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  • Refurbish/Develop

    Bedroom window regs

    I have had 2 FENSA guys out to quote to replace a bedroom window and one doesn't know his stuff!

    It used to be an old sash but is now a grotty UPVC with a top half that opens and a bottom half that doesn't.

    Both said the bottom half should be toughened as its below the minimum height- I agree but one said the bottom half should open because the top opener would be to high to reach- its over 1100mm.

    The other guy said the top one should be the opener to stop kiddies falling out.

    I have tried to read the planning portal and I think the bottom should be the opener- less than 1100mm sill height from the floor. Am I right?

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    Yes / no / it depends.

    It only has to be an opener with sill less than 1100mm height if it is a designated fire escape window.  If it is not, it does not matter either way.  On safety matters, the top opener would be a better bet but would the tenant be happy with the stretch up?  There are excellent opening restrictors on the market which can be retrofitted for <£10.  My personal preference would be a bottom opener with restrictor (assuming there are nor fire regs requirements to meet).  In the end, a lot of this is just personal preference.

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    Andrew McCausland

    Hamilton Square Estates Ltd

    Wirral Property Group Ltd

    Sourcing and renovating investment property since 1994

    Thanks Andrew, It is a bedroom and this is the only window in it so does that mean in it is a designated fire escape window so opener should be lower than 1100mm?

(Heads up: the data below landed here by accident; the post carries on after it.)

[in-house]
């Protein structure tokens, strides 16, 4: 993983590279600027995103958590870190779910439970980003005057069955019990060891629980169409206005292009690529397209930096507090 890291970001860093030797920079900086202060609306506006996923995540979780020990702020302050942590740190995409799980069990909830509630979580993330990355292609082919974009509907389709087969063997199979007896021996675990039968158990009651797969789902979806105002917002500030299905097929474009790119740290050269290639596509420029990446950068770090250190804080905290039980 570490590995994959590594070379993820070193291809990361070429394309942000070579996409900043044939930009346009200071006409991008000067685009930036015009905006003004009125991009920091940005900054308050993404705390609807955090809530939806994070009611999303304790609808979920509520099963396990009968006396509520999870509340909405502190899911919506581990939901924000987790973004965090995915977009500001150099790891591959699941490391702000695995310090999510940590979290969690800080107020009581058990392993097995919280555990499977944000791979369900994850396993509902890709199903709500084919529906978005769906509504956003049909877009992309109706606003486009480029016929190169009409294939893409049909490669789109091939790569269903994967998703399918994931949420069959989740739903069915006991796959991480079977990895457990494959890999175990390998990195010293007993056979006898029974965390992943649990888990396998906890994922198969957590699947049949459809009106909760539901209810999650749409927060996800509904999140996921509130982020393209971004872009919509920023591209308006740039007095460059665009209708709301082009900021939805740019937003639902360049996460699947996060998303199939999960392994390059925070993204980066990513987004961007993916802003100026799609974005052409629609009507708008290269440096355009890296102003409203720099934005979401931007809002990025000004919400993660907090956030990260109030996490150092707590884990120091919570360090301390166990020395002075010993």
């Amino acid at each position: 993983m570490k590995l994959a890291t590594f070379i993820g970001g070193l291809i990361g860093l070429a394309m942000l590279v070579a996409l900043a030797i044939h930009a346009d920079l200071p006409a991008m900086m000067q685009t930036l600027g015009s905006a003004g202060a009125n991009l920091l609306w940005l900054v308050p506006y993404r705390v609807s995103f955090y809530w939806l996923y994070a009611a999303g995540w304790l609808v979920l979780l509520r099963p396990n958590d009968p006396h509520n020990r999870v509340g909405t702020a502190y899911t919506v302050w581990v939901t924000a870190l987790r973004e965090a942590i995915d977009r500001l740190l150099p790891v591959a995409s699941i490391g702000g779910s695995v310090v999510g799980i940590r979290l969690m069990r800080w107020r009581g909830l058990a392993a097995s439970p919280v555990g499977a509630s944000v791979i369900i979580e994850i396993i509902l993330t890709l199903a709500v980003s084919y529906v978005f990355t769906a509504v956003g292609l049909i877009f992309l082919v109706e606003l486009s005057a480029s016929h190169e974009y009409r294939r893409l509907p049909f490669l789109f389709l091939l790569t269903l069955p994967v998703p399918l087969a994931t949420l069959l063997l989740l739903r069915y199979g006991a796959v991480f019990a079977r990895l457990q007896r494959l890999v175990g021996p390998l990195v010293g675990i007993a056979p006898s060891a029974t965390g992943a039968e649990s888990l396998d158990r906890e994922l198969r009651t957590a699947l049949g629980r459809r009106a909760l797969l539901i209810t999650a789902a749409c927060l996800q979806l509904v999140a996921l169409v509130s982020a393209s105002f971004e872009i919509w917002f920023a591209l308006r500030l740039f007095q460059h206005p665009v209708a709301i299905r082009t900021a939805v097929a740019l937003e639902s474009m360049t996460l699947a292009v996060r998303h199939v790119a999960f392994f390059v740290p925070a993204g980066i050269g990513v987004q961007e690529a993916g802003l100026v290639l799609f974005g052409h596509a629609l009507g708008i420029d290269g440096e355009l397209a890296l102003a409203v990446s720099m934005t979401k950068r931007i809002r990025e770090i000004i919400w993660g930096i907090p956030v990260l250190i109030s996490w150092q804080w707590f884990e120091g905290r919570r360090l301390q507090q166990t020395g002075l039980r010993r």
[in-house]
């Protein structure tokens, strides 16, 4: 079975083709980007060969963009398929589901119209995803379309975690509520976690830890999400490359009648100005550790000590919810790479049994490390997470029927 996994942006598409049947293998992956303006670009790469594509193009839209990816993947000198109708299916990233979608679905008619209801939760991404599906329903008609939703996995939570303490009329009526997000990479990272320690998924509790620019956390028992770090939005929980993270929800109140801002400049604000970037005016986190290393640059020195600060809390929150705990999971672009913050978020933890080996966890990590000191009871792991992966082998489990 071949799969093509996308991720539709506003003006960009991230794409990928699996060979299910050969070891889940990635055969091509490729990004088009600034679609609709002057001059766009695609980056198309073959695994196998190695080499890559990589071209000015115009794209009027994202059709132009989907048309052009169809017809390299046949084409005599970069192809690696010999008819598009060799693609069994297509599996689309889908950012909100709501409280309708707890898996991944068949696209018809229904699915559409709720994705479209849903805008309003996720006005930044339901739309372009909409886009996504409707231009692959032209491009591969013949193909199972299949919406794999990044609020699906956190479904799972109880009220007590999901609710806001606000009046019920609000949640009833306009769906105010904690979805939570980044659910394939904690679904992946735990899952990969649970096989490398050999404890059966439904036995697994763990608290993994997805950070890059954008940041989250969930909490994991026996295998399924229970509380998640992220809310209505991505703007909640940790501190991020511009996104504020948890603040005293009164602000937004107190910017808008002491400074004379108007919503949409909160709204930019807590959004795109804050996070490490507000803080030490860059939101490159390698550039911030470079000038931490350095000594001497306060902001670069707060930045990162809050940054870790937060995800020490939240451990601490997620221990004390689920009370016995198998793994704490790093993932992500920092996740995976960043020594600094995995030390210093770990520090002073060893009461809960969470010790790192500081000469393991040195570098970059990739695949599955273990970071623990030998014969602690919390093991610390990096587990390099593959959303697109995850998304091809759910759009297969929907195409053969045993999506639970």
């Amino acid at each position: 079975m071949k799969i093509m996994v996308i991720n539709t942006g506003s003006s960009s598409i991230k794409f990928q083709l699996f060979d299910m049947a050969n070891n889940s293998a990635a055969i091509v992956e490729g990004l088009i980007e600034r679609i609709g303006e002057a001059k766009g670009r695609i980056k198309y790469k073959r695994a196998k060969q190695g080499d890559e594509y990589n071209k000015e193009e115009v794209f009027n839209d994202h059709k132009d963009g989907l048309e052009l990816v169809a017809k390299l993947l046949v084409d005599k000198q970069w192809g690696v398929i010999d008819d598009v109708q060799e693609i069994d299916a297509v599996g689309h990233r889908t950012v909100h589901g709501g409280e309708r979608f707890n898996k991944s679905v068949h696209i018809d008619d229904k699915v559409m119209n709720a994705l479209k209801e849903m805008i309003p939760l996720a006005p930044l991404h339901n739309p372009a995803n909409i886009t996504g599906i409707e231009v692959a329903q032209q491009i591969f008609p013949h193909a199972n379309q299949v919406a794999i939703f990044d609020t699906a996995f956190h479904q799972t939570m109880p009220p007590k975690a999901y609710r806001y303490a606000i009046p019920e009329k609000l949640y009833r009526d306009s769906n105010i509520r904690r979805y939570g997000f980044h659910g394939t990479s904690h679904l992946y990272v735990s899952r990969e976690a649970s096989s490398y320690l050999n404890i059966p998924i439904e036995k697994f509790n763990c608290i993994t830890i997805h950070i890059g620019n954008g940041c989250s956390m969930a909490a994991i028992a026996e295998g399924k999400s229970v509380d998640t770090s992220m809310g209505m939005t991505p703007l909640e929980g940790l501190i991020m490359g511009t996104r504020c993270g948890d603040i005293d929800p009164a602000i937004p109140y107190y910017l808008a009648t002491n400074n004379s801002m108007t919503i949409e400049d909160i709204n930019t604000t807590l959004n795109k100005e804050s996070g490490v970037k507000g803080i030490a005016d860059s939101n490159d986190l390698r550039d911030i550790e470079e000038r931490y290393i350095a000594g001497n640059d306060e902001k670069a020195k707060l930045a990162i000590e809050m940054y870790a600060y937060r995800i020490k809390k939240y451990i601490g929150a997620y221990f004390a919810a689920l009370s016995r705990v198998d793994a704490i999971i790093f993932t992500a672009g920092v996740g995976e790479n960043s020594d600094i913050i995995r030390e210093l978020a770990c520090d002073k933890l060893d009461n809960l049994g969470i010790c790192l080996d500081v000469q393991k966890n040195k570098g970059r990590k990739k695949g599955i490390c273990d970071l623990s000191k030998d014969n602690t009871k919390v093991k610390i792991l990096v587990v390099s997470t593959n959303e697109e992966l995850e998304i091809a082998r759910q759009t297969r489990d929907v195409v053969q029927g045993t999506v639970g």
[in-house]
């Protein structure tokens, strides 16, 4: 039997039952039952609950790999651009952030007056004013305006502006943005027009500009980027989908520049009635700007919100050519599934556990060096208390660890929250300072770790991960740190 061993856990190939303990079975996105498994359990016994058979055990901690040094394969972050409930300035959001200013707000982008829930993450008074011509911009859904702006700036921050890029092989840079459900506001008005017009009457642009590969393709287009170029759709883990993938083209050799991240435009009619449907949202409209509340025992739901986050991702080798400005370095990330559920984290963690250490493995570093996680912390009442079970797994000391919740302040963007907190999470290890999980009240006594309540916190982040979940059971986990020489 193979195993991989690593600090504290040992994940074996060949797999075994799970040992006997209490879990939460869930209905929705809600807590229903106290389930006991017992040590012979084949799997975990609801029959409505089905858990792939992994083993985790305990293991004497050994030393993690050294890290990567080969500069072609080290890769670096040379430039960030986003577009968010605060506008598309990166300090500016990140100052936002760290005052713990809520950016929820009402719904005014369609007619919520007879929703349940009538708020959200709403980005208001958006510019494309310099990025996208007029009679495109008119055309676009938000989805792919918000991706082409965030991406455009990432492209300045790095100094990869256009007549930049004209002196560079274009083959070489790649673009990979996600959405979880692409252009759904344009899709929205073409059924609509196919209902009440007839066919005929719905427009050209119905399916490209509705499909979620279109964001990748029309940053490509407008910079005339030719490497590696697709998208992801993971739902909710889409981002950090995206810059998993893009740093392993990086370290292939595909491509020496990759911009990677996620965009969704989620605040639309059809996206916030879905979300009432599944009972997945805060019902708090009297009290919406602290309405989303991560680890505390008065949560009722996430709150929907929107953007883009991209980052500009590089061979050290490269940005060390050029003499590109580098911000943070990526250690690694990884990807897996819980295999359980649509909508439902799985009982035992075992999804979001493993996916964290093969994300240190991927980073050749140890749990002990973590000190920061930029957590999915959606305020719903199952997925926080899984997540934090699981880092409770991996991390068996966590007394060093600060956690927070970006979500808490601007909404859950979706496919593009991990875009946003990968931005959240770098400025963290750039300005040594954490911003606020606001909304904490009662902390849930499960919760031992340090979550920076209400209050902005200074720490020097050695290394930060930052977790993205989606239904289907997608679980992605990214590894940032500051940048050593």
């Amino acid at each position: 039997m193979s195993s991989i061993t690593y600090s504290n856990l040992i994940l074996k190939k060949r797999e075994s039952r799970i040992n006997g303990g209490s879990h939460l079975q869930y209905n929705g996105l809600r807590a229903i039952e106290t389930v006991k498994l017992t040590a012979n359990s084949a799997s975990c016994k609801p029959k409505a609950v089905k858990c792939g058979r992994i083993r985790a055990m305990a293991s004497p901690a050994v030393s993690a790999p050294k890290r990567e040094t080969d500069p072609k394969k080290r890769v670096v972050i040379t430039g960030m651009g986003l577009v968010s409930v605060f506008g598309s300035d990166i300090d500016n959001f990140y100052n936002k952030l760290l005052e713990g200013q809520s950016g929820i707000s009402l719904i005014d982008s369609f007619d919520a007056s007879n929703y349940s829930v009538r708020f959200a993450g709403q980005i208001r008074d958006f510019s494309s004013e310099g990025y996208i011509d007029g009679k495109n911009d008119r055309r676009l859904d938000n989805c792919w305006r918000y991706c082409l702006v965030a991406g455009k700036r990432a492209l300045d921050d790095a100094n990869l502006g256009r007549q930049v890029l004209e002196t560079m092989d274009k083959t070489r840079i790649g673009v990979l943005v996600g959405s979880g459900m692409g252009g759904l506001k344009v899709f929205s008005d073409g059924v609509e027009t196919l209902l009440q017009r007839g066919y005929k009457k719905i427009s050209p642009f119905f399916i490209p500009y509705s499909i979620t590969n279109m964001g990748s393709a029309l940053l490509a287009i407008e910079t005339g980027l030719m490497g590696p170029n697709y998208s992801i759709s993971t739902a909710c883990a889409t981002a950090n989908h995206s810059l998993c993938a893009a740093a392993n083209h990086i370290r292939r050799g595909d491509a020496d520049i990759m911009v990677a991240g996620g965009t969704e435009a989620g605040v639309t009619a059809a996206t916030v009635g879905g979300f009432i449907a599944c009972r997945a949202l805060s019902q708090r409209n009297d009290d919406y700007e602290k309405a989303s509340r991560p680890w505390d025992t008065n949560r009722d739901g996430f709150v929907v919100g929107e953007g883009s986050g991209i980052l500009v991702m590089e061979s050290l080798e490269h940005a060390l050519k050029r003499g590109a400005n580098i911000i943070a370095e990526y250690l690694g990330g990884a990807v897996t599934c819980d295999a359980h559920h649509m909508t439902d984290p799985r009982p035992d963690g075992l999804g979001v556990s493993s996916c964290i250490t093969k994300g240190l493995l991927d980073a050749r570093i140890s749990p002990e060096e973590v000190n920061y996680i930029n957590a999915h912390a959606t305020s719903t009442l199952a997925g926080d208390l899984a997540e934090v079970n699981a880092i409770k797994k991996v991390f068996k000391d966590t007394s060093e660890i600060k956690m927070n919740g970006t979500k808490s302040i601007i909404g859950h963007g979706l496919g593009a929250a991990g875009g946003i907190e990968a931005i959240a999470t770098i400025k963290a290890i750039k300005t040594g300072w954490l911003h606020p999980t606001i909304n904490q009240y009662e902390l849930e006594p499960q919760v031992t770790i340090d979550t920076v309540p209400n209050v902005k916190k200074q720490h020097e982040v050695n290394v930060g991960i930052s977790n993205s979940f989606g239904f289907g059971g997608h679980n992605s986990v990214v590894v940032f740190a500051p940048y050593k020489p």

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    If opening portion of a window is below 800mm above floor level then guarding is needed according to Building Regs Part K, Table 3.1 (refer 2nd to last row)

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    http://www.smartbuild.uk.com | Structural Engineer

    Dominic

    Just read your first sentence which sums up my impression of this industry: when we wanted double glazing in our house, I got a few companies to quote. One gave a quote accompanied by an offer to give a massive 33% off their price if we agreed to be rushed and placed an order before the end of the week. Obviously quoting a way too high price to start with. They lost the order.

    Another established company had a rep who certainly did have the gift of the gab. He was banging on about FENSA, as if it was the best thing since sliced bread and would impress me. I never told him, but he lost the order as soon as he said what the acronym FENSA stood for - he said "fenestration is the German for window". I kept schtum and walked away.

    We chose a smaller family owned business, who di not try to pressure or con us, to do the work, not the very cheapest, and have been very happy with them, so much so that I have used them again on occasions.

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    "Experience is a good school, but the fees are high."

    Heinrich Heine